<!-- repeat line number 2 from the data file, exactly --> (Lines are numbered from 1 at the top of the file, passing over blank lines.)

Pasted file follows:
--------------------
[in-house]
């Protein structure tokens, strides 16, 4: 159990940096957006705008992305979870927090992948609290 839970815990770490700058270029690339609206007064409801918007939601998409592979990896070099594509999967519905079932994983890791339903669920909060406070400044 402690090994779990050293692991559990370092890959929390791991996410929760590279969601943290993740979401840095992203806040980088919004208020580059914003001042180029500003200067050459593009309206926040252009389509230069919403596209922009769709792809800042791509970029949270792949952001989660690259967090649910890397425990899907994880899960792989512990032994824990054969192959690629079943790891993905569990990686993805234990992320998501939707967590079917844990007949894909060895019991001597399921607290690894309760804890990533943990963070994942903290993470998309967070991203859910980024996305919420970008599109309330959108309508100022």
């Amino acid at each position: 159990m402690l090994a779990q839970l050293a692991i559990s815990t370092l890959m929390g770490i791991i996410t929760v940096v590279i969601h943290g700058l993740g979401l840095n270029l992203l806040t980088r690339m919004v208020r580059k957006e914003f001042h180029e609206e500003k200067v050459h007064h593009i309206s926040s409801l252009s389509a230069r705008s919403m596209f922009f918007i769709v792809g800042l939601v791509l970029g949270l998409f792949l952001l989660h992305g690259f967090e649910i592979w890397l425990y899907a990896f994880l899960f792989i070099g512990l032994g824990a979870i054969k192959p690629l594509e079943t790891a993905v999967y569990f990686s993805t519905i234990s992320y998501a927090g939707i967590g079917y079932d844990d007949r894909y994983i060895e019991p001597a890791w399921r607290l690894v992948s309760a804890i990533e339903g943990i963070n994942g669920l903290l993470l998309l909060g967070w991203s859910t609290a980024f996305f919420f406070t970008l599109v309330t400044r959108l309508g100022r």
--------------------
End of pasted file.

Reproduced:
């Protein structure tokens, strides 16, 4: 159990940096957006705008992305979870927090992948609290 839970815990770490700058270029690339609206007064409801918007939601998409592979990896070099594509999967519905079932994983890791339903669920909060406070400044 402690090994779990050293692991559990370092890959929390791991996410929760590279969601943290993740979401840095992203806040980088919004208020580059914003001042180029500003200067050459593009309206926040252009389509230069919403596209922009769709792809800042791509970029949270792949952001989660690259967090649910890397425990899907994880899960792989512990032994824990054969192959690629079943790891993905569990990686993805234990992320998501939707967590079917844990007949894909060895019991001597399921607290690894309760804890990533943990963070994942903290993470998309967070991203859910980024996305919420970008599109309330959108309508100022």